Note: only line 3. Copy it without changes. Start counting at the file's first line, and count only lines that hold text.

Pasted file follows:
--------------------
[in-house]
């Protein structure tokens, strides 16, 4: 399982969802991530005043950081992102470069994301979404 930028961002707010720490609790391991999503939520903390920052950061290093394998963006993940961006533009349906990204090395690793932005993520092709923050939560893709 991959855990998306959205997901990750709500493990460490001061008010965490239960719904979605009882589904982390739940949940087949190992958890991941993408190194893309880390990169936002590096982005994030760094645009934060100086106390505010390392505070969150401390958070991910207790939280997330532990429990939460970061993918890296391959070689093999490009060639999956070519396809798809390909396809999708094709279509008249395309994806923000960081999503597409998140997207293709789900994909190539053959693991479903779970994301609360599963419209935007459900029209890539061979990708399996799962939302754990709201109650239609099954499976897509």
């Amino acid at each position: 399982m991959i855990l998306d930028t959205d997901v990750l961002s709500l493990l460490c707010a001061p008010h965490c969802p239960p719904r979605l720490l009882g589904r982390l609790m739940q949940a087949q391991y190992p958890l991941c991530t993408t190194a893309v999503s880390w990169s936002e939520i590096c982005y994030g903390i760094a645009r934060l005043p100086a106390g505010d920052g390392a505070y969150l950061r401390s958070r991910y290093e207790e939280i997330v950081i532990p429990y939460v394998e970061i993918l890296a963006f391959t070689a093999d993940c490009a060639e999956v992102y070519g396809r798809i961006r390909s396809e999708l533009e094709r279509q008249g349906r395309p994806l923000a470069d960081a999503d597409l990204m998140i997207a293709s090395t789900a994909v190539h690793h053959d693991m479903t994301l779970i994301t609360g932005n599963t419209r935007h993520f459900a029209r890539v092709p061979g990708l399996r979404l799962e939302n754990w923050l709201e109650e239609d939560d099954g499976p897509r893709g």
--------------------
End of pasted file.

């Amino acid at each position: 399982m991959i855990l998306d930028t959205d997901v990750l961002s709500l493990l460490c707010a001061p008010h965490c969802p239960p719904r979605l720490l009882g589904r982390l609790m739940q949940a087949q391991y190992p958890l991941c991530t993408t190194a893309v999503s880390w990169s936002e939520i590096c982005y994030g903390i760094a645009r934060l005043p100086a106390g505010d920052g390392a505070y969150l950061r401390s958070r991910y290093e207790e939280i997330v950081i532990p429990y939460v394998e970061i993918l890296a963006f391959t070689a093999d993940c490009a060639e999956v992102y070519g396809r798809i961006r390909s396809e999708l533009e094709r279509q008249g349906r395309p994806l923000a470069d960081a999503d597409l990204m998140i997207a293709s090395t789900a994909v190539h690793h053959d693991m479903t994301l779970i994301t609360g932005n599963t419209r935007h993520f459900a029209r890539v092709p061979g990708l399996r979404l799962e939302n754990w923050l709201e109650e239609d939560d099954g499976p897509r893709g």